Translation and Ideology: A Critical Discourse Analysis of Chomsky’s “Media Control” and its Arabic Translation

Sami S. Alghamdi


There are many factors that influence the translators while translating a text. Amongst these factors is the notion of ideology transmission through the translated texts. This paper is located within the framework of Descriptive Translation Studies (DTS) and Critical Discourse Analysis (CDA). It investigates the notion of ideology with particular use of critical discourse analysis. The purpose is to highlight the relationship between language and ideology in translated texts. It also aims at discovering whether the translator’s socio-cultural and ideology constraints influence the production of his/her translations.
As a mixed research method study, the corpus consists of two different Arabic translated versions of the English book “Media Control” by Noam Chomsky. The micro-level contains the qualitative stage where detailed description and comparison -contrastive and comparative- analysis will be provided. The micro-level analysis should include the lexical items along with the grammatical items (passive verses. active, nominalisation vs. de-nominalisation, moralisation and omission vs. addition). In order to have more reliable and objective data, computed frequencies of the ideological significance occurrences along with percentage and Chi-square formula were conducted through out the data analysis stage which then form the quantitative part of the current study. The main objective of the mentioned data analysis methodologies is to find out the dissimilarity between the proportions of the information obtained from the target texts (TTs) and their equivalent at the source text (ST).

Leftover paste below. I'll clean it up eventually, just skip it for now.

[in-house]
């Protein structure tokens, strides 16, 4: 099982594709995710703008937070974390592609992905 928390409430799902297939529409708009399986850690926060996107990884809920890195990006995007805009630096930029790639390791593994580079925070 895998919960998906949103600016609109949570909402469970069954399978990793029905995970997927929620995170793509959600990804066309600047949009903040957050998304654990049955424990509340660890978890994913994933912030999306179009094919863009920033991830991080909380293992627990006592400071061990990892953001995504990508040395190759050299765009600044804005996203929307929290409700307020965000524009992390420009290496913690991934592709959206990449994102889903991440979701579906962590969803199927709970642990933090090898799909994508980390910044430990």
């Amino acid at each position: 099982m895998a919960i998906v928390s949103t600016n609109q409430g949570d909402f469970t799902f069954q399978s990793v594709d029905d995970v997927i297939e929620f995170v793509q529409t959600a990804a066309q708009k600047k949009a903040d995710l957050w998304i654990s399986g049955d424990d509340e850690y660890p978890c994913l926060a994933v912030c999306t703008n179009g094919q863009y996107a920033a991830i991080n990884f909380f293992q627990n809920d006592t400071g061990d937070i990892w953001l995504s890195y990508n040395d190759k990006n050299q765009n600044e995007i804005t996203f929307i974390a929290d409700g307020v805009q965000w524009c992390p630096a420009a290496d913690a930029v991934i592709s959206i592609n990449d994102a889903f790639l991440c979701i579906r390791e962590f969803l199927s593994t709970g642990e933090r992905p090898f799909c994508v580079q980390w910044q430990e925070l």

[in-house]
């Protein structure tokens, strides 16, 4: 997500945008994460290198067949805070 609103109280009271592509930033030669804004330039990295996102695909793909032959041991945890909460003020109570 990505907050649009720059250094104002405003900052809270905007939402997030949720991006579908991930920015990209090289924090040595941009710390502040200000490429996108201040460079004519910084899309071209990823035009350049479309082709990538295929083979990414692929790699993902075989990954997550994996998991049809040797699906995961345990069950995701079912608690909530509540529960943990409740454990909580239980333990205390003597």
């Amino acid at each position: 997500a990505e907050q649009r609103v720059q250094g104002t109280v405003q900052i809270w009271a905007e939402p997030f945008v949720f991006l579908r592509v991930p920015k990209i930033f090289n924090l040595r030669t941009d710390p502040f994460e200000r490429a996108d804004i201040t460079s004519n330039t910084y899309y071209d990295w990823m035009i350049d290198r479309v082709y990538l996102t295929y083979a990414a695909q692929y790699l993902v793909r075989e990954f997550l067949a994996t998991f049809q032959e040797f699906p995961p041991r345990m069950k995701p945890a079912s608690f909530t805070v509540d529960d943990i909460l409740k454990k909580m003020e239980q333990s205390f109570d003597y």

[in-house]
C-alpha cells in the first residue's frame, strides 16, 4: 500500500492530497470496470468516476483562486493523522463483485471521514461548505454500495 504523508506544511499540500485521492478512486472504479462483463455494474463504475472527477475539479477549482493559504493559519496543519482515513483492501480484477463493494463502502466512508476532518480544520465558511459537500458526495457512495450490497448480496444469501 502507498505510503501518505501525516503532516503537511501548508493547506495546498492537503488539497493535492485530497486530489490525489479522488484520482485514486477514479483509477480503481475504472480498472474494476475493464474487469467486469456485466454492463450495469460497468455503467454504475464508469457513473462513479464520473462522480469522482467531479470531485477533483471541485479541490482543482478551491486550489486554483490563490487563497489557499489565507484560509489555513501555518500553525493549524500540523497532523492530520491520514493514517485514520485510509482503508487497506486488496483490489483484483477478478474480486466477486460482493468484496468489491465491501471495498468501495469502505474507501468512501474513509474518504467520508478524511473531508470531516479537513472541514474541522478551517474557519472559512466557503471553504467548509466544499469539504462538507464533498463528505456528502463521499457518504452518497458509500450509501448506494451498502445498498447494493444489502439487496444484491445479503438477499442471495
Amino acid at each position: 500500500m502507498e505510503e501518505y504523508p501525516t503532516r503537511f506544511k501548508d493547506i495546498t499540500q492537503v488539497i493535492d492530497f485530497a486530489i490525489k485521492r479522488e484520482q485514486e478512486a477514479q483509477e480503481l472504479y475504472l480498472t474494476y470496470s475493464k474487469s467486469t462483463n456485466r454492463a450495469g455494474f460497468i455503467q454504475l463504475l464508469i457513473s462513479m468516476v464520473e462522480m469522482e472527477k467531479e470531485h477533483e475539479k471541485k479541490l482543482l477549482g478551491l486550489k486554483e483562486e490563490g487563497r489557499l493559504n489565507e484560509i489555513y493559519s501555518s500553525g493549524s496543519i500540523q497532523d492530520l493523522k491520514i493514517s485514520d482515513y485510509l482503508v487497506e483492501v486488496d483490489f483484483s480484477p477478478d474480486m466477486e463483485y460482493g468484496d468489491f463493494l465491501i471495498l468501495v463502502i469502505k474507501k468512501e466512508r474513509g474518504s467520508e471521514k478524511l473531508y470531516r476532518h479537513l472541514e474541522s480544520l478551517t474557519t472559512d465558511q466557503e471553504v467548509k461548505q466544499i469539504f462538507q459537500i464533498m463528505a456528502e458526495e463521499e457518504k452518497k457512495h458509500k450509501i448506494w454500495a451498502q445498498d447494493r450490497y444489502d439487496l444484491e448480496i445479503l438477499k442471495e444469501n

The findings indicts that there are significant differences amongst the two TTs in relation to the word choices including the lexical items and the other syntactic structure compared by the ST. These significant differences indicate some ideological transmission through translation process of the two TTs. Therefore, and to some extent, it can be stated that the differences were also influenced by the translators’ socio-cultural and ideological constraints.

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